June is Mentoring month for the AASL Induction Program, and as a facilitator for the program, I’ve been thinking quite a bit about mentoring. Unfortunately, mentoring has not been one of my strengths. I’m quite resistant to being mentored, and I’ve struggled with being a mentor. However, my work for the Induction Program has taken me from having a negative perspective on mentoring to understanding the rationale behind mentoring and examining my own personal issues with mentoring.
After reading Mentoring Through Collaborative Partnerships Until the End of Time by Frances Reeve and Audrey Church, mentoring seemed less like an abstract idea and more of a practical means to accomplish goals. A few specific ideas really appealed to me:
- Students can become lifelong learners by making meaningful, long-term connections through mentoring.
- School librarians can become better mentors, leaders, and school librarians by mentoring students, making student connections, growing as a mentor, and continuing the mentoring cycle.
- We advocate for school librarians when we raise our level of performance through peer mentoring for all school librarians, as well as those new to the field.
Although I’ve now become a fan of the philosophy behind mentoring, I’m still leery about the traditional mentoring process. Some suggest resistance to mentoring may be generational, and traditional mentoring programs are outdated. This may be true in some instances; however, I don’t flourish with the traditional mentoring model, and I’m not a millennial. Perhaps anyone could benefit from updated or creative mentoring programs regardless of age.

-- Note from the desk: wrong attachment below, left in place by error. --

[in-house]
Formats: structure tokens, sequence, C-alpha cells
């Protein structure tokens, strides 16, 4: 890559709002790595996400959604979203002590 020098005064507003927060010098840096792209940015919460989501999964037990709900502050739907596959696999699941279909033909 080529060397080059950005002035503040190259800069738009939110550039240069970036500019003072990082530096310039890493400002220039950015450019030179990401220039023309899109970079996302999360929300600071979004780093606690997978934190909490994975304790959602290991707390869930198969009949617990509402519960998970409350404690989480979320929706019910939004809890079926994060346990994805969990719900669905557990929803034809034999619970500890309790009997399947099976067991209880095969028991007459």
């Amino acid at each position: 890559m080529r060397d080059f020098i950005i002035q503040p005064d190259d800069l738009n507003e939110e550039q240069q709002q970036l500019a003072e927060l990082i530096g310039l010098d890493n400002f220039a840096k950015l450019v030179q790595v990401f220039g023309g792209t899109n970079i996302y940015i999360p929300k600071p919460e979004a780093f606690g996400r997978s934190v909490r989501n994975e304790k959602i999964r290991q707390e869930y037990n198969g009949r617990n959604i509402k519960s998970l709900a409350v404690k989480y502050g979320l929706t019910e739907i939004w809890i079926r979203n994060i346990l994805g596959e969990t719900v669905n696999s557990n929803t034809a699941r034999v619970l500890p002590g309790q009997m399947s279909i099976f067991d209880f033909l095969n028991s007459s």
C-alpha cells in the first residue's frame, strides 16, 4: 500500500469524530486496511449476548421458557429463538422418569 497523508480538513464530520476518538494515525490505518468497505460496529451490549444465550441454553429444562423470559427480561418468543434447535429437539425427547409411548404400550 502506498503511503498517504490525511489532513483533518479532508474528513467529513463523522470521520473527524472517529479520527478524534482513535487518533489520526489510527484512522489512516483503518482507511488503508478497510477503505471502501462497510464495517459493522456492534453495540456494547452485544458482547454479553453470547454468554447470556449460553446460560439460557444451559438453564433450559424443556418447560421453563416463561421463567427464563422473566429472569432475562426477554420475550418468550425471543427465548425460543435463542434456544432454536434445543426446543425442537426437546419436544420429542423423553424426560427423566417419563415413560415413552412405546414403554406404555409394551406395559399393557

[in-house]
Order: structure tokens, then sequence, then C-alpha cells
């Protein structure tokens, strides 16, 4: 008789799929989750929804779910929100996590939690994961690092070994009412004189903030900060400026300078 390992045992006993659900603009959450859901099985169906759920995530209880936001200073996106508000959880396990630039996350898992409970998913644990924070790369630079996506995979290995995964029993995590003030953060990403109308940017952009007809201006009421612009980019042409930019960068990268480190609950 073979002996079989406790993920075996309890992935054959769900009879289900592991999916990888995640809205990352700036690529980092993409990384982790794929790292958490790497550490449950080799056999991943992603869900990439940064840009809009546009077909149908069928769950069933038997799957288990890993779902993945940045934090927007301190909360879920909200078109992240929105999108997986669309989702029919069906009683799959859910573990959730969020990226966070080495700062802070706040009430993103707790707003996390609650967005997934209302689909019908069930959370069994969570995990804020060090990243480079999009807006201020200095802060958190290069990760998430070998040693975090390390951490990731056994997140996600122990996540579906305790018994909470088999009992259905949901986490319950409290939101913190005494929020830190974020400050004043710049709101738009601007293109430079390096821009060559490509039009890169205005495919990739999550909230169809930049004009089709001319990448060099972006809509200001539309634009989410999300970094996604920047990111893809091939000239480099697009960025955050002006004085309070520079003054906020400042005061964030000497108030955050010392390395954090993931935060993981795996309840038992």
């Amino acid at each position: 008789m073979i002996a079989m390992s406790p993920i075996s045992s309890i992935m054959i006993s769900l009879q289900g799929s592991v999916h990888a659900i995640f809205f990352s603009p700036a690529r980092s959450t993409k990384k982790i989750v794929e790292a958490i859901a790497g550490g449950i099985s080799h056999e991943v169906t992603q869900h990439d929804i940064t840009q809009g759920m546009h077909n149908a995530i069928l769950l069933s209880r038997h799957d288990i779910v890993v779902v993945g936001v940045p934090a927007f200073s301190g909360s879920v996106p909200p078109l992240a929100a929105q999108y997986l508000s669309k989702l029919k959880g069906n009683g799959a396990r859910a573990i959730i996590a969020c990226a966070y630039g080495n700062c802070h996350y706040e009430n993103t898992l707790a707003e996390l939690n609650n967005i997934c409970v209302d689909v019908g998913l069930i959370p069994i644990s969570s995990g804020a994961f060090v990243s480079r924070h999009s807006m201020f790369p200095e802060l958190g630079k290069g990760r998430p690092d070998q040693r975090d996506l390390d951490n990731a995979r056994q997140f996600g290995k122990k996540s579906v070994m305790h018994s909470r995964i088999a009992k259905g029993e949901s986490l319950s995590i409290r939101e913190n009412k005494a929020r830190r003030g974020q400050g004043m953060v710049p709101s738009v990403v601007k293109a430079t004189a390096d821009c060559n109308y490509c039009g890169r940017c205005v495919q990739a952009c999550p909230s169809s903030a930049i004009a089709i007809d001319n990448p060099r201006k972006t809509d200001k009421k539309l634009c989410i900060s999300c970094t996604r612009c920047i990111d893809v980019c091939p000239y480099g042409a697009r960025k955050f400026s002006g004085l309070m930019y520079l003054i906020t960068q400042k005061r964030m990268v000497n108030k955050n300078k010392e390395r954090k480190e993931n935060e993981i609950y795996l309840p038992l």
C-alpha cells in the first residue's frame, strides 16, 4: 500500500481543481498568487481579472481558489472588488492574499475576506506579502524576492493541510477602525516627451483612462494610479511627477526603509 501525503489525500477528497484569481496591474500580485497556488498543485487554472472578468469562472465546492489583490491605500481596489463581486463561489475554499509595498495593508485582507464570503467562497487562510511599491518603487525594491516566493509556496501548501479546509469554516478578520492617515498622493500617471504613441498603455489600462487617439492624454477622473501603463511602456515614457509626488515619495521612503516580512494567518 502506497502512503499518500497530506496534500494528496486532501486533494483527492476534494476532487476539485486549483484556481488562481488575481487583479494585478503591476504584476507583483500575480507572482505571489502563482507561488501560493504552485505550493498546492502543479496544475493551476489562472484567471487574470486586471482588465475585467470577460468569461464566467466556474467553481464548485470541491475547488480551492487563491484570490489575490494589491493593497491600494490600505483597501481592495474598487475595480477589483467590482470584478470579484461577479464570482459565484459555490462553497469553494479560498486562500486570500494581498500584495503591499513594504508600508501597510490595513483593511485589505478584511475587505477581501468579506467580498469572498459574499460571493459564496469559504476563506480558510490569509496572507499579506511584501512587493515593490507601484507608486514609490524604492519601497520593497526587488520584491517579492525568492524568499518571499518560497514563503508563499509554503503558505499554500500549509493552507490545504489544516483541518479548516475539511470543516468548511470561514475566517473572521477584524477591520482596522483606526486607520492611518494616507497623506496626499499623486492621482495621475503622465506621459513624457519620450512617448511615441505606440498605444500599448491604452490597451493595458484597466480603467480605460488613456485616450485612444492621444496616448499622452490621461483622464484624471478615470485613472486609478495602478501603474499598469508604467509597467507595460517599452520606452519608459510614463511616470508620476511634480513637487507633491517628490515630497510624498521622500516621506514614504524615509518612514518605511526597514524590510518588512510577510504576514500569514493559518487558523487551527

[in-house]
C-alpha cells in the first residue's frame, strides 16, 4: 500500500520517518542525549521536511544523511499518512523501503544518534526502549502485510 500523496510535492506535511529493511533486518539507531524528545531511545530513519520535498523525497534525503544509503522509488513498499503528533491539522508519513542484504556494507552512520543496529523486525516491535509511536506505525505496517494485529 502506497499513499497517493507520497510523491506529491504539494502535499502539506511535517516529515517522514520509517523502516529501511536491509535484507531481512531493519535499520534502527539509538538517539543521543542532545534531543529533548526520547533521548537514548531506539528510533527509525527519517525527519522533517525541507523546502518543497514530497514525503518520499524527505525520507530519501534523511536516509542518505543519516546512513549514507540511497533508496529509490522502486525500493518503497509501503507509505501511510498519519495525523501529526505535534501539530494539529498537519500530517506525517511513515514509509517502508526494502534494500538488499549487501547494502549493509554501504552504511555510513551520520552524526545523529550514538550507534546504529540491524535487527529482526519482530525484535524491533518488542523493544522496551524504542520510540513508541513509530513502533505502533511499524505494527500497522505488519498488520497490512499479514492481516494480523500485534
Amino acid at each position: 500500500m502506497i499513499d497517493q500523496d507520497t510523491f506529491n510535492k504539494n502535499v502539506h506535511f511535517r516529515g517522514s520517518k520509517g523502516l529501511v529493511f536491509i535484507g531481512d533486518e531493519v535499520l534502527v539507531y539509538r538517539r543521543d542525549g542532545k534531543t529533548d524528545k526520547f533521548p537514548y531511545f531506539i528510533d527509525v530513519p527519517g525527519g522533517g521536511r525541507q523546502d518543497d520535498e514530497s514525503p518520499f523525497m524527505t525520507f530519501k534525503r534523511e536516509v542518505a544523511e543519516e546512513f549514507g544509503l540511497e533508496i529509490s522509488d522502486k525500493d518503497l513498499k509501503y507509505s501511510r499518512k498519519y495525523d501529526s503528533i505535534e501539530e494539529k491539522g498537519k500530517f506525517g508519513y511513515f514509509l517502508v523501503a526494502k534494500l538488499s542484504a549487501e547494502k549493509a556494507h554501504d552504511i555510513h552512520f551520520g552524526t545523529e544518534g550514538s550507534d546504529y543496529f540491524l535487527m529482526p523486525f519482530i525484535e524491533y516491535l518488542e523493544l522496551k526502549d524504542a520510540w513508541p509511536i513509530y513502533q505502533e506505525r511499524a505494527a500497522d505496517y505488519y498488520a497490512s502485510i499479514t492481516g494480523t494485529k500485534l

This past school year I was a mentor for a new school librarian in my district. Due to my former resistance to mentoring in general, I probably wasn’t the best mentor. Perhaps my mentee, a millennial, wasn’t excited about the mentoring process either. Equipped with a new appreciation of mentoring, but still feeling resistant to the traditional mentoring process, I wanted to coordinate with our library services mentoring team to discuss expanding our mentoring process to incorporate a variety of mentoring styles.
Fortunately, my library services supervisors are very open to suggestions, and I asked if I could share with them the following ideas for our mentoring program:
- Instead of 1:1 mentoring for new hires, group mentors/mentees and interact as one unit. As a group, mentors/mentees can participate in different activities like speed mentoring where mentees meet several different school librarians. These activities can be online, but should include some face-to-face time even if it is virtual.
- Set up a mentor/mentee communication platform online. This can be useful for group mentoring or supplemental for 1:1 mentoring and as simple as a designated email group. Mentees can ask questions and crowd-source the entire mentor/mentee group for a variety of answers.
- Incorporate the potential for mentees advising mentors. Maybe an experienced librarian can share professional knowledge, while the mentee helps the mentor learn to use Snapchat, Zoom, or an Arduino.
- Expand mentor/mentee options by including school librarians who are not new hires. This creates a peer network and could provide an opportunity for informal mentor training.
- Move away from the traditional dynamic of power by actively supporting the “goes both ways” philosophy between mentors/mentees.
These suggestions may not be applicable in smaller districts, but they could possibly be modified for schools or state-level organizations. At this point, these suggestions have not been tested, but now that I see why we mentor, I think we need to re-evaluate how we mentor. My long-range goal is establishing a variety of formal mentoring models I can pull from when mentoring students and ensuring school librarians lead the way in effective mentoring that supports our colleagues and students.
What are your thoughts on the traditional vs. updated mentoring models or mentoring in general?
Author: Mica Johnson
I’m a school librarian at Farragut Middle. I like the lib to be loud, messy, and full of student activity. I love tech stuff as much as I love books, and I’m part of an awesome rotating maker space.